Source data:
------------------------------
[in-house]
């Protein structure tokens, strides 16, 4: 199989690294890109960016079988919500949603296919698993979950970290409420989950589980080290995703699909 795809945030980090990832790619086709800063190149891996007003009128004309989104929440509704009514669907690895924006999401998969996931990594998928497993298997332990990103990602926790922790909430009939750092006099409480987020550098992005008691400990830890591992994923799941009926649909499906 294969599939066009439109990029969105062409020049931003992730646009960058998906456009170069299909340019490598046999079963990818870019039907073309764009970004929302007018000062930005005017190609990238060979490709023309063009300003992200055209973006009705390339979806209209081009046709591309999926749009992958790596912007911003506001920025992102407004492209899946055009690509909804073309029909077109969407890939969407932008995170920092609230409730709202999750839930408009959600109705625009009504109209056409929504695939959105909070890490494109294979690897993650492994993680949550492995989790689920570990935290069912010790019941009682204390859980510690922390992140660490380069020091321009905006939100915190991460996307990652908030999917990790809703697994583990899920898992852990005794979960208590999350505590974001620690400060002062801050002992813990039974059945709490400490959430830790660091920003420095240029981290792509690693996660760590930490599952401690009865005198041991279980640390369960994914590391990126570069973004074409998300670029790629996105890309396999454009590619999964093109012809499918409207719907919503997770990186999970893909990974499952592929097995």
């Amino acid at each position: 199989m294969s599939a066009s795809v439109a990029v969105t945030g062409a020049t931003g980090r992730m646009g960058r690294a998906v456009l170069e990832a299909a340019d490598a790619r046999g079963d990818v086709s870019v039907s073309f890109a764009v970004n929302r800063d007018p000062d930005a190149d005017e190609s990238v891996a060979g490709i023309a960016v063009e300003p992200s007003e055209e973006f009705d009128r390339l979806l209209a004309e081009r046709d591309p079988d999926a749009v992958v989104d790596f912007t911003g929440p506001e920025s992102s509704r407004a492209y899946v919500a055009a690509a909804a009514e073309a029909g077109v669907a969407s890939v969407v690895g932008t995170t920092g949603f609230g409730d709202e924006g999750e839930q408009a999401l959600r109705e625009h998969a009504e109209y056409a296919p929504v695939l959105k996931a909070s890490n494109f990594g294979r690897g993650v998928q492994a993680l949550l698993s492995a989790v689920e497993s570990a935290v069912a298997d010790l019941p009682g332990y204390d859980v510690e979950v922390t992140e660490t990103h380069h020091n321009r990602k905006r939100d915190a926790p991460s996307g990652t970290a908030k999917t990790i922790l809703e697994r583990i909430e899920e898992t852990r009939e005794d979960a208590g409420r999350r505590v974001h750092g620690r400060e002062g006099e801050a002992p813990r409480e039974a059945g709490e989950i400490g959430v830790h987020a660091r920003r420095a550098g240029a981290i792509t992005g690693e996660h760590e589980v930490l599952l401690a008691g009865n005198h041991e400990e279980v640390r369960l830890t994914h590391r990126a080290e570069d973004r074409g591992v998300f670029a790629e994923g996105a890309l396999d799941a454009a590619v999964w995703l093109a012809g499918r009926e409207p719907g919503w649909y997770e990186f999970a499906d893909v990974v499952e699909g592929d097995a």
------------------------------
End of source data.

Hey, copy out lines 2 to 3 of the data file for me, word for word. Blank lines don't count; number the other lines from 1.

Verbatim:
């Protein structure tokens, strides 16, 4: 199989690294890109960016079988919500949603296919698993979950970290409420989950589980080290995703699909 795809945030980090990832790619086709800063190149891996007003009128004309989104929440509704009514669907690895924006999401998969996931990594998928497993298997332990990103990602926790922790909430009939750092006099409480987020550098992005008691400990830890591992994923799941009926649909499906 294969599939066009439109990029969105062409020049931003992730646009960058998906456009170069299909340019490598046999079963990818870019039907073309764009970004929302007018000062930005005017190609990238060979490709023309063009300003992200055209973006009705390339979806209209081009046709591309999926749009992958790596912007911003506001920025992102407004492209899946055009690509909804073309029909077109969407890939969407932008995170920092609230409730709202999750839930408009959600109705625009009504109209056409929504695939959105909070890490494109294979690897993650492994993680949550492995989790689920570990935290069912010790019941009682204390859980510690922390992140660490380069020091321009905006939100915190991460996307990652908030999917990790809703697994583990899920898992852990005794979960208590999350505590974001620690400060002062801050002992813990039974059945709490400490959430830790660091920003420095240029981290792509690693996660760590930490599952401690009865005198041991279980640390369960994914590391990126570069973004074409998300670029790629996105890309396999454009590619999964093109012809499918409207719907919503997770990186999970893909990974499952592929097995």
């Amino acid at each position: 199989m294969s599939a066009s795809v439109a990029v969105t945030g062409a020049t931003g980090r992730m646009g960058r690294a998906v456009l170069e990832a299909a340019d490598a790619r046999g079963d990818v086709s870019v039907s073309f890109a764009v970004n929302r800063d007018p000062d930005a190149d005017e190609s990238v891996a060979g490709i023309a960016v063009e300003p992200s007003e055209e973006f009705d009128r390339l979806l209209a004309e081009r046709d591309p079988d999926a749009v992958v989104d790596f912007t911003g929440p506001e920025s992102s509704r407004a492209y899946v919500a055009a690509a909804a009514e073309a029909g077109v669907a969407s890939v969407v690895g932008t995170t920092g949603f609230g409730d709202e924006g999750e839930q408009a999401l959600r109705e625009h998969a009504e109209y056409a296919p929504v695939l959105k996931a909070s890490n494109f990594g294979r690897g993650v998928q492994a993680l949550l698993s492995a989790v689920e497993s570990a935290v069912a298997d010790l019941p009682g332990y204390d859980v510690e979950v922390t992140e660490t990103h380069h020091n321009r990602k905006r939100d915190a926790p991460s996307g990652t970290a908030k999917t990790i922790l809703e697994r583990i909430e899920e898992t852990r009939e005794d979960a208590g409420r999350r505590v974001h750092g620690r400060e002062g006099e801050a002992p813990r409480e039974a059945g709490e989950i400490g959430v830790h987020a660091r920003r420095a550098g240029a981290i792509t992005g690693e996660h760590e589980v930490l599952l401690a008691g009865n005198h041991e400990e279980v640390r369960l830890t994914h590391r990126a080290e570069d973004r074409g591992v998300f670029a790629e994923g996105a890309l396999d799941a454009a590619v999964w995703l093109a012809g499918r009926e409207p719907g919503w649909y997770e990186f999970a499906d893909v990974v499952e699909g592929d097995a």